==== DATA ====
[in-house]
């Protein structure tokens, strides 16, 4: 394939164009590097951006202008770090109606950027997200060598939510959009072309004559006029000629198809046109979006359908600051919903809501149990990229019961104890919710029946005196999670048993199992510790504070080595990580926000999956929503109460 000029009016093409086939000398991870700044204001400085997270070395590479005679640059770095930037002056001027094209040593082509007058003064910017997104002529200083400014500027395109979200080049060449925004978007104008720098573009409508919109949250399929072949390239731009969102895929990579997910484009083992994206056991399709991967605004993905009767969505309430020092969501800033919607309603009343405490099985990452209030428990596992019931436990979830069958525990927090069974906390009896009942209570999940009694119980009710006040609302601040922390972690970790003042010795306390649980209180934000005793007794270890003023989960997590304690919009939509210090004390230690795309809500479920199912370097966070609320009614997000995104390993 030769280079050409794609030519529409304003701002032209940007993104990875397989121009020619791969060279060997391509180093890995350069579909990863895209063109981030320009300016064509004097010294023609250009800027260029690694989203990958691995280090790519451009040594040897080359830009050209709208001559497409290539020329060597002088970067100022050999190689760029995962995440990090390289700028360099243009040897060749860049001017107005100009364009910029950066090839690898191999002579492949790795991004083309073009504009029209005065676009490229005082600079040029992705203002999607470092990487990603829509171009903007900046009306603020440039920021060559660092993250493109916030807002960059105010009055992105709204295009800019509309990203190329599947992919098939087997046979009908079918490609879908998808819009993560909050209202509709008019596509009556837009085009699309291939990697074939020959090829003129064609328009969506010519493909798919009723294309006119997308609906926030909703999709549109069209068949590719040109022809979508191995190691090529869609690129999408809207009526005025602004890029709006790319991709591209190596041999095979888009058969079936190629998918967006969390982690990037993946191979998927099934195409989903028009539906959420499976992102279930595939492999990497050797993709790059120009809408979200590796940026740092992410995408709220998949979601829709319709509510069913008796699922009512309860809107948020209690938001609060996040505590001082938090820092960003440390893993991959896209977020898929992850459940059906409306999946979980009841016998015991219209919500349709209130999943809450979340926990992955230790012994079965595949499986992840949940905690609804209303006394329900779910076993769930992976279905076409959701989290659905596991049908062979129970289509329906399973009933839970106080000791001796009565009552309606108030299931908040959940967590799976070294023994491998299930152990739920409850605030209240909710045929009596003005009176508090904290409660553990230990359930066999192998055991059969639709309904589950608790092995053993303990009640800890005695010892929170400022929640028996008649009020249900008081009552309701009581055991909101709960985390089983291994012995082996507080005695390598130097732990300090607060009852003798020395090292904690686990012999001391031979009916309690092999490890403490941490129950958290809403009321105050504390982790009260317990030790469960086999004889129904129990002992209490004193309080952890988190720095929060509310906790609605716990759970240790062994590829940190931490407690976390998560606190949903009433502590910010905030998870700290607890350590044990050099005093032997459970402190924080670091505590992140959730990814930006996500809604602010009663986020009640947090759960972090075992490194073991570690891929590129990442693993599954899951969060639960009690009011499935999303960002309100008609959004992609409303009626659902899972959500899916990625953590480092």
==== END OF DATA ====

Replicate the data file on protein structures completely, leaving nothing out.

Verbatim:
[in-house]
């Protein structure tokens, strides 16, 4: 394939164009590097951006202008770090109606950027997200060598939510959009072309004559006029000629198809046109979006359908600051919903809501149990990229019961104890919710029946005196999670048993199992510790504070080595990580926000999956929503109460 000029009016093409086939000398991870700044204001400085997270070395590479005679640059770095930037002056001027094209040593082509007058003064910017997104002529200083400014500027395109979200080049060449925004978007104008720098573009409508919109949250399929072949390239731009969102895929990579997910484009083992994206056991399709991967605004993905009767969505309430020092969501800033919607309603009343405490099985990452209030428990596992019931436990979830069958525990927090069974906390009896009942209570999940009694119980009710006040609302601040922390972690970790003042010795306390649980209180934000005793007794270890003023989960997590304690919009939509210090004390230690795309809500479920199912370097966070609320009614997000995104390993 030769280079050409794609030519529409304003701002032209940007993104990875397989121009020619791969060279060997391509180093890995350069579909990863895209063109981030320009300016064509004097010294023609250009800027260029690694989203990958691995280090790519451009040594040897080359830009050209709208001559497409290539020329060597002088970067100022050999190689760029995962995440990090390289700028360099243009040897060749860049001017107005100009364009910029950066090839690898191999002579492949790795991004083309073009504009029209005065676009490229005082600079040029992705203002999607470092990487990603829509171009903007900046009306603020440039920021060559660092993250493109916030807002960059105010009055992105709204295009800019509309990203190329599947992919098939087997046979009908079918490609879908998808819009993560909050209202509709008019596509009556837009085009699309291939990697074939020959090829003129064609328009969506010519493909798919009723294309006119997308609906926030909703999709549109069209068949590719040109022809979508191995190691090529869609690129999408809207009526005025602004890029709006790319991709591209190596041999095979888009058969079936190629998918967006969390982690990037993946191979998927099934195409989903028009539906959420499976992102279930595939492999990497050797993709790059120009809408979200590796940026740092992410995408709220998949979601829709319709509510069913008796699922009512309860809107948020209690938001609060996040505590001082938090820092960003440390893993991959896209977020898929992850459940059906409306999946979980009841016998015991219209919500349709209130999943809450979340926990992955230790012994079965595949499986992840949940905690609804209303006394329900779910076993769930992976279905076409959701989290659905596991049908062979129970289509329906399973009933839970106080000791001796009565009552309606108030299931908040959940967590799976070294023994491998299930152990739920409850605030209240909710045929009596003005009176508090904290409660553990230990359930066999192998055991059969639709309904589950608790092995053993303990009640800890005695010892929170400022929640028996008649009020249900008081009552309701009581055991909101709960985390089983291994012995082996507080005695390598130097732990300090607060009852003798020395090292904690686990012999001391031979009916309690092999490890403490941490129950958290809403009321105050504390982790009260317990030790469960086999004889129904129990002992209490004193309080952890988190720095929060509310906790609605716990759970240790062994590829940190931490407690976390998560606190949903009433502590910010905030998870700290607890350590044990050099005093032997459970402190924080670091505590992140959730990814930006996500809604602010009663986020009640947090759960972090075992490194073991570690891929590129990442693993599954899951969060639960009690009011499935999303960002309100008609959004992609409303009626659902899972959500899916990625953590480092």